If you find yourself in the position where you have to take a look at a 30 to 80-page tax return by yourself, you’re going to need to know what to keep an eye out for! This link will give you more information about the following things you need to analyze when you get your business return:

  • Your current entity type and if it needs to change
  • Fees and loans
  • Depreciation
  • Officer salary
  • Officer distributions
  • Gross profit margin
  • Net profit margin

Amending a Tax Return

If something doesn’t look right on your business tax return, how do you fix it? You can either work with your accountant to amend it, or you can do it yourself! There are a variety of other reasons why you might want your business’s tax return amended. Here are some examples:

  • You feel that your tax bill is a lot larger than you were expecting and wonder if your accountant did something wrong.  If it’s discovered that the return is not correct,  amending your return gives your accountant another chance to right those wrongs.
  • You noticed that something is missing on your return. Maybe you have some deductions on your return to lower your tax liability, but they somehow didn’t get recorded.
  • While this is less common, you may see something on your return that shouldn’t be there. For example, there is a large sum under “other expenses,” which is a red flag. If you amend the return and remove that, you can help prevent an audit.

Amending a tax return is only as difficult as filing it the first time around. Here are the steps to amend your business return:

  1. Gather all of the original documents that you used to file your tax return the first time.
  2. If something was missing from your return, gather the additional documents that were not included last time.
  3. You can do this yourself, or else your accountant will prepare your tax return on Form 1120 as normal, making sure to include the details that were left out of the original form. The only difference is that you should now check the box that says it’s being amended.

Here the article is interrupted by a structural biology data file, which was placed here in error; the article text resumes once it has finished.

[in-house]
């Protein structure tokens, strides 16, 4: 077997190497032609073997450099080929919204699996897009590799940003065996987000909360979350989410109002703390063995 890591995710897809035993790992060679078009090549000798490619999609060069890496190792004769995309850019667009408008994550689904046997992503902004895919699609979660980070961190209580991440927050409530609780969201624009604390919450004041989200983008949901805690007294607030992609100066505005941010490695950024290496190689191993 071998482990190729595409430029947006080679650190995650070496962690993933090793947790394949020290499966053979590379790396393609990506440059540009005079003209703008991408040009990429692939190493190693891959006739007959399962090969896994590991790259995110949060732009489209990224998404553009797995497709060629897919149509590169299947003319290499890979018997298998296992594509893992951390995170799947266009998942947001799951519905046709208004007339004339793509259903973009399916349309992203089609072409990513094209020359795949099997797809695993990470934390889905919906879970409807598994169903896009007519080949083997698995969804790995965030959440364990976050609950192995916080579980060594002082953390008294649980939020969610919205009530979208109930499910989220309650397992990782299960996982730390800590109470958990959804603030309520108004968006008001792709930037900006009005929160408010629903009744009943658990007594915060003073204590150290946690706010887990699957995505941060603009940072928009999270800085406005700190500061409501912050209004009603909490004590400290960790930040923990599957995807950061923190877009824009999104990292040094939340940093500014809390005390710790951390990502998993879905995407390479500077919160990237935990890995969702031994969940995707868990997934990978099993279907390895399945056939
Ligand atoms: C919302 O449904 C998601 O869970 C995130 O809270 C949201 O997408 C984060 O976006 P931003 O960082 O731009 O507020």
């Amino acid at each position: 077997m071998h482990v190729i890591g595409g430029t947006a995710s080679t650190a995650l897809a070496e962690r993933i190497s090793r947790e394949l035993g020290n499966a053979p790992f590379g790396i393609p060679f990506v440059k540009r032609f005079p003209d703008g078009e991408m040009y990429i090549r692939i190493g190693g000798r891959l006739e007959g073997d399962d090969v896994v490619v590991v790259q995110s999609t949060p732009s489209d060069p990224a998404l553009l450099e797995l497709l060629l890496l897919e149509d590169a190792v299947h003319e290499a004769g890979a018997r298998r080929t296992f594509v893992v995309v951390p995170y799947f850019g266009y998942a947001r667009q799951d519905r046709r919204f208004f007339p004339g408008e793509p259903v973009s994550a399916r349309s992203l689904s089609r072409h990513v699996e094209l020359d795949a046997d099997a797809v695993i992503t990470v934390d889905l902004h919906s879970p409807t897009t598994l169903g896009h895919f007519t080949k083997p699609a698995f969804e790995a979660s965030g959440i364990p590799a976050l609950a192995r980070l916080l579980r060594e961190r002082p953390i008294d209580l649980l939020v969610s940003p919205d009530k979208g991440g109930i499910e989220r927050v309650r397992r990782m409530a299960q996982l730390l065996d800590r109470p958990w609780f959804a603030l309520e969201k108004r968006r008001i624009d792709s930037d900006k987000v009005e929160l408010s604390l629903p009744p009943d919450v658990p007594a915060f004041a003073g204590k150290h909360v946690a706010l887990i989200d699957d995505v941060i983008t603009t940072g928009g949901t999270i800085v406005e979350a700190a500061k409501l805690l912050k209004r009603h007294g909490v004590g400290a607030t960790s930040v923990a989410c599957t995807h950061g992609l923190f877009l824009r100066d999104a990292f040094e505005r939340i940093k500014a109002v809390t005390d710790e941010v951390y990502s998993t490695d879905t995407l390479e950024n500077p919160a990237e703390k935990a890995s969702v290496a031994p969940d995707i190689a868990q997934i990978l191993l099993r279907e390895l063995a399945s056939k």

Read about the timeline and cost of amending a business tax return.


Chapter 7: Working With an Accountant

Whether you do your accounting in-house or outsource with an accountant, there comes a time when you should take a look at your current situation and some alternative options. Monthly accounting isn’t the right fit for everyone, but let’s examine some situations in which it might be.

You Do Your Bookkeeping In-House and Use an Annual Tax Accountant

Even if you do your bookkeeping in-house, it’s not likely that your accounting and taxes are done in-house too. Many small businesses that have an internal bookkeeper (or another employee who does bookkeeping on the side) will also outsource taxes to an annual accountant. This clearly isn’t the most effective accounting process.

When you work with a monthly accounting service like CSI, you can still work with your annual tax accountant - but why would you? It won’t save you money (since your monthly fee includes your annual filing), our accountants have great reputations, and we have over 50 years of satisfied clients to back us up.

It can be difficult to make the switch, but there are situations when resisting professional help is a major mistake. Because your area of expertise is in running your business, you can benefit greatly from placing your accounting into the hands of a professional.

A monthly accountant should help you with large financial decisions where there can be repercussions for doing them incorrectly (especially if the discussion can’t wait until an annual meeting with a tax accountant), such as:

  • Buying equipment
  • Taking out a loan
  • Taking money out of the business
  • Considering offering a new product or service line
  • Selling something when you have little knowledge of sales tax

You Do All of Your Accounting In-House

Larger businesses usually have a full-service accountant on staff. While there are benefits to having someone fully dedicated to your business, it’s possible for a smaller business to hire an in-house accountant before they’re ready for that step. What do you do then?

Outsourcing monthly accounting costs much less than having an accountant in-house, especially when you consider the costs of employee benefits, hiring and onboarding, and employee retention measures versus a set monthly fee

If your business is small or medium-sized and growing, consider the steps it takes to transition from in-house to outsourced accounting.

You Work With an Online Accounting Service

Another way that some small businesses do their accounting is through online accounting services. These can fall into three categories:

  • Foreign-based online accounting service
  • Big-name (large conglomerate) online accounting service
  • Disjointed U.S.-based online accounting service

When you work with online accounting services, some work within your company is still required. Oftentimes, this means the work falls onto the owner or an administrative employee. However, it should be less work than is required if you were to do your bookkeeping in-house.